November 8, 2011 § Leave a comment
I am working on my thesis which deals with land rights and reform in Ethiopia. Ethiopia has a long history of government-controlled land distribution which continues today. The administration says that they want poor farmers to always have access to land, so they take it off the free market and distribute to those who make a living from the land. At face value, this sounds good. But there are several problems,including
- diminishing availability of land as the population grows
- lack of incentive for farm households to work off-farm (resulting in a sluggish economy and stagnant rural development)
- disempowerment of women
- cash-poor farmers without resources to invest in technology, seeds, fertilizers, etc.
There’s been quite a bit of research around if Ethiopian land tenure policies result in poor agricultural productivity, and there doesn’t seem to be much evidence to support that. However, something I’ve been exploring lately has been if these policies play a role in the eight famines that have ravaged Ethiopia in the last 26 years (my lifetime). Food insecurity is a major concern in this nation, where 82 percent of the population live on less than a dollar a day.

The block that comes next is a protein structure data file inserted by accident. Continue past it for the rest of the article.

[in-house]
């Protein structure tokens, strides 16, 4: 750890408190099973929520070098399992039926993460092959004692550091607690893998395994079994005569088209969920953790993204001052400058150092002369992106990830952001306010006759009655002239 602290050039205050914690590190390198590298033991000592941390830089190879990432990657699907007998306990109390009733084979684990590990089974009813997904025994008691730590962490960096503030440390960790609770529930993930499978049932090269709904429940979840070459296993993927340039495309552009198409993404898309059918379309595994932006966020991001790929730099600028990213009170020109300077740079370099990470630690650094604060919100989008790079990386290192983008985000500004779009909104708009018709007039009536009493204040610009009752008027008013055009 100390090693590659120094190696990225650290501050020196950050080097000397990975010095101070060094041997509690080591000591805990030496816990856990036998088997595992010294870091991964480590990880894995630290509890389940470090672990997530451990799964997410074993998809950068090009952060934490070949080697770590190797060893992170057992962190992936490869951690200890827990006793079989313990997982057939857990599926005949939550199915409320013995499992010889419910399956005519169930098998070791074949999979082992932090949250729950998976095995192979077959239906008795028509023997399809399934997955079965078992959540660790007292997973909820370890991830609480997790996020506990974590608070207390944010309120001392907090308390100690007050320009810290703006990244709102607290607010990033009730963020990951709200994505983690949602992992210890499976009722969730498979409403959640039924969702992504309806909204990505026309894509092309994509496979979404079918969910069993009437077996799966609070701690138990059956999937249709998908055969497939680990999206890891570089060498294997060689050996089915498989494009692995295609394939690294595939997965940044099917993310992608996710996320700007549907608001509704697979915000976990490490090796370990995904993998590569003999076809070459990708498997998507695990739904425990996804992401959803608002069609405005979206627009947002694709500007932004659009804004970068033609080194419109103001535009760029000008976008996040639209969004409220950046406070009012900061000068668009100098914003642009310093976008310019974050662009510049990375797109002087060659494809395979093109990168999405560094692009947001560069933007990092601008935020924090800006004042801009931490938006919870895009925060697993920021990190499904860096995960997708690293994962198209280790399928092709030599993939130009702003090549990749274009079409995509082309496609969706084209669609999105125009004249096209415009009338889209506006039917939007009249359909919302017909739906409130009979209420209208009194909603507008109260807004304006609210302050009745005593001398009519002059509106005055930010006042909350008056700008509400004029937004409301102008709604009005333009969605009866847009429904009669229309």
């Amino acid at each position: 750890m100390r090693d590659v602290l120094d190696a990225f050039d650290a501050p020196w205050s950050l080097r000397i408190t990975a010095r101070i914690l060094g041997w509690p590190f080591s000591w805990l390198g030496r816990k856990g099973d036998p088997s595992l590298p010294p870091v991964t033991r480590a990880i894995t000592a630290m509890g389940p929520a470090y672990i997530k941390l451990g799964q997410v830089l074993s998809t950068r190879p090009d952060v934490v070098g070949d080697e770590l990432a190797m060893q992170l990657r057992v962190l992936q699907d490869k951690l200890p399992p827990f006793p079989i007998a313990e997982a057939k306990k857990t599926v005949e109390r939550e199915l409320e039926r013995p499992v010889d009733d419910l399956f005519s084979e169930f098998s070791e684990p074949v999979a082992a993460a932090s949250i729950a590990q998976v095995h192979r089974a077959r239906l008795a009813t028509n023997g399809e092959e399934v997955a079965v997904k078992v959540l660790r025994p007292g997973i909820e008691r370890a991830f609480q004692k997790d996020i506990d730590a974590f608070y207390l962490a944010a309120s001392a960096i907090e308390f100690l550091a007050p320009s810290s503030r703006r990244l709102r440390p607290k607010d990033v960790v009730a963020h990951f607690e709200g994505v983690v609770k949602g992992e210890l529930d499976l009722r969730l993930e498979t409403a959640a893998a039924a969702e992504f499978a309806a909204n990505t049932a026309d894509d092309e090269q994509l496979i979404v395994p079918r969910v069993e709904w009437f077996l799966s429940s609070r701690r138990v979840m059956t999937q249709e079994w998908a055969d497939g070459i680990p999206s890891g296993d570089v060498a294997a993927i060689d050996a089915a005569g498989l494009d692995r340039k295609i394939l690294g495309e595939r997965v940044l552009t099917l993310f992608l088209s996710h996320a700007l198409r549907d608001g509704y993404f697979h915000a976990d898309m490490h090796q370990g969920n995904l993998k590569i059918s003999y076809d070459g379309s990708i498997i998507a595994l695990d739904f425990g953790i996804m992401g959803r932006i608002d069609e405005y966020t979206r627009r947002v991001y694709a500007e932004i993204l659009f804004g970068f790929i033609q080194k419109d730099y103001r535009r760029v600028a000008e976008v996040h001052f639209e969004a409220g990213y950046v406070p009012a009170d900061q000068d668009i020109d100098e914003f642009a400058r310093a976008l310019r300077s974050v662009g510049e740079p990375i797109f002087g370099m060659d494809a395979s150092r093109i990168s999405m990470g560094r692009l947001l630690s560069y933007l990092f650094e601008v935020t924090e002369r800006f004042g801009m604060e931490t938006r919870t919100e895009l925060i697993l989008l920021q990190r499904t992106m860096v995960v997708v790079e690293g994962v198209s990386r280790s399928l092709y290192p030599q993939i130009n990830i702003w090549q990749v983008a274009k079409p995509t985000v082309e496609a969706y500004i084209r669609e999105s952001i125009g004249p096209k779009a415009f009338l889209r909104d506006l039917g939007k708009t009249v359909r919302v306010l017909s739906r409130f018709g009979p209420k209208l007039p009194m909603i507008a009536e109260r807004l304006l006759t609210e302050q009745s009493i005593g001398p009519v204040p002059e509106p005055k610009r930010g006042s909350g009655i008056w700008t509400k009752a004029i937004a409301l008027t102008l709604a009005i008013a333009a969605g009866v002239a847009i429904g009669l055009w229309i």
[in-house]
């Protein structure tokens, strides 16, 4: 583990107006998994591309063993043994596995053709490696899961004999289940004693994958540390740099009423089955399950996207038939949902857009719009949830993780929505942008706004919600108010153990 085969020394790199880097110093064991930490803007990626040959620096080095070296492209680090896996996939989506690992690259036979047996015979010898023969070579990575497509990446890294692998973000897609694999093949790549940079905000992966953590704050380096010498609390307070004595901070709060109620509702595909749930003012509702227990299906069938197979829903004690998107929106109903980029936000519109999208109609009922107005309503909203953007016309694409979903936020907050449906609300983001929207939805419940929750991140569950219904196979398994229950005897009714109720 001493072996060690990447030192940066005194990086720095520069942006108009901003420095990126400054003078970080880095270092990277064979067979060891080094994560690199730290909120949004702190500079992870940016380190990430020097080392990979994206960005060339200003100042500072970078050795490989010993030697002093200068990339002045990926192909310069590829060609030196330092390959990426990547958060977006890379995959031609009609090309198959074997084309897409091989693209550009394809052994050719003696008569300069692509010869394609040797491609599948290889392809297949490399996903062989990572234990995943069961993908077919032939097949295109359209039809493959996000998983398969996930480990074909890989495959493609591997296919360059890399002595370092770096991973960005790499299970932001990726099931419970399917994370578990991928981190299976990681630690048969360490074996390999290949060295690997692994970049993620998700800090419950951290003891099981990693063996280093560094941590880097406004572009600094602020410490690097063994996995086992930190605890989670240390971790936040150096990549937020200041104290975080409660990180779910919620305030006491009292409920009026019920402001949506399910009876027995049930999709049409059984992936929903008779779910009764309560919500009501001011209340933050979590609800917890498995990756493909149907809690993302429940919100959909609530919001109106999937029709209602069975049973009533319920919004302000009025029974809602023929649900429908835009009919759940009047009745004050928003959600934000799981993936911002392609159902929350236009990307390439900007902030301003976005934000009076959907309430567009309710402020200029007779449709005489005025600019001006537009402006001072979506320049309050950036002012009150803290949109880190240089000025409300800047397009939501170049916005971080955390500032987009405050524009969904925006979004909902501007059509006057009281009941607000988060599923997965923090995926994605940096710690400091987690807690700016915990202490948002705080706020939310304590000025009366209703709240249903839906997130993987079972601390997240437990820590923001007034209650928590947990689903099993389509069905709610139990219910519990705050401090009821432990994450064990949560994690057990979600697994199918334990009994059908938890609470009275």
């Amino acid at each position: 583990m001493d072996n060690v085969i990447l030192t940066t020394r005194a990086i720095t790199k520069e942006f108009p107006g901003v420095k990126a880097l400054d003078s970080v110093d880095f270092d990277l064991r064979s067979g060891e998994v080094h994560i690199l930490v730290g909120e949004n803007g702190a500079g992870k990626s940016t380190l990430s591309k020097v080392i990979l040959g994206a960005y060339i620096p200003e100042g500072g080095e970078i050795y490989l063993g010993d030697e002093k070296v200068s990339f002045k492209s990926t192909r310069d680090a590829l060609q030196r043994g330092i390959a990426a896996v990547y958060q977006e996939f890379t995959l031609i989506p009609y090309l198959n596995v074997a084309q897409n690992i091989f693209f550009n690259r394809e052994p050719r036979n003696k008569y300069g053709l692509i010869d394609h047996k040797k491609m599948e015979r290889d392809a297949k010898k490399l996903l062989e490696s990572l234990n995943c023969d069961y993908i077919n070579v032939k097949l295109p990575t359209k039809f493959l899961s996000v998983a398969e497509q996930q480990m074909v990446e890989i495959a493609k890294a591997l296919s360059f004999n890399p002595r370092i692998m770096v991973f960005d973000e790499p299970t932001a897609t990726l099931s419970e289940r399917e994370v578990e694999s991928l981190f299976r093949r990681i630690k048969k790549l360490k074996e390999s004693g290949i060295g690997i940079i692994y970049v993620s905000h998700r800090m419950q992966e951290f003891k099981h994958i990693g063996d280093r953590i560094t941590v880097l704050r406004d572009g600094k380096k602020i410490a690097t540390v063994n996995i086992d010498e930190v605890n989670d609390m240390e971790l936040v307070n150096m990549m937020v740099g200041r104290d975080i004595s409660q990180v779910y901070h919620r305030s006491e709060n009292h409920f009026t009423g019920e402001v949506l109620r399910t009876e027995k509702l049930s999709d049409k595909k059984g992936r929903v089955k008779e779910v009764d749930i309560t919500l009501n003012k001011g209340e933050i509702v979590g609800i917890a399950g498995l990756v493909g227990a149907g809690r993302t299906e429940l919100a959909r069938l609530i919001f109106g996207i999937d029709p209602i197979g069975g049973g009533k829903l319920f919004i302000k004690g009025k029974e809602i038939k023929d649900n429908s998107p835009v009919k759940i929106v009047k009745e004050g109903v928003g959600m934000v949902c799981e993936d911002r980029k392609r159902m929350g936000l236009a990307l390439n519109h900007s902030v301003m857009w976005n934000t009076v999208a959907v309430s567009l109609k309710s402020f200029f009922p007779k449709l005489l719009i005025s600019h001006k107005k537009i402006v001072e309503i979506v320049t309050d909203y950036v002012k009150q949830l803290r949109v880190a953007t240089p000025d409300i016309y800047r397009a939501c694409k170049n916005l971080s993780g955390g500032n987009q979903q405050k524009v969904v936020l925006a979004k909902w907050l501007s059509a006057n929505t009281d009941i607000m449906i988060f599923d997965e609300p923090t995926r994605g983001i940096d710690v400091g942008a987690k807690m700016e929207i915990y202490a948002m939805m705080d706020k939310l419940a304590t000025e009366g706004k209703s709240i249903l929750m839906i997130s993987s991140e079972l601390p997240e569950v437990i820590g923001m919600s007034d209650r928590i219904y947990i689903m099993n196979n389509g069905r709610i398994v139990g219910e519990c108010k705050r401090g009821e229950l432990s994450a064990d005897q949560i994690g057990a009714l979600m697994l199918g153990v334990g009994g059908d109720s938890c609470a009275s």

My advisor is hesitant to let me pursue this, because he doesn’t think I’ll be able to quantify “food security” with empirical data. So I’m looking into that. I’m hoping that I can extract some data from an extremely in-depth Ethiopian household survey the International Food Policy Research Institute (IFPRI) has conducted over a period of years. I’d like to see how farmers are feeding they’re families. My suspicion is that they are barely getting by.
And I’ve been wondering: how do you quantify food security? The U.N. has several different definitions of food security, such as access to enough dietary sources of energy, a high percentage of normal-weight children, and availability of and access to enough food to lead healthy, productive lives. Is that all? I’m not sure. I’m hoping the path will become more clear as I walk.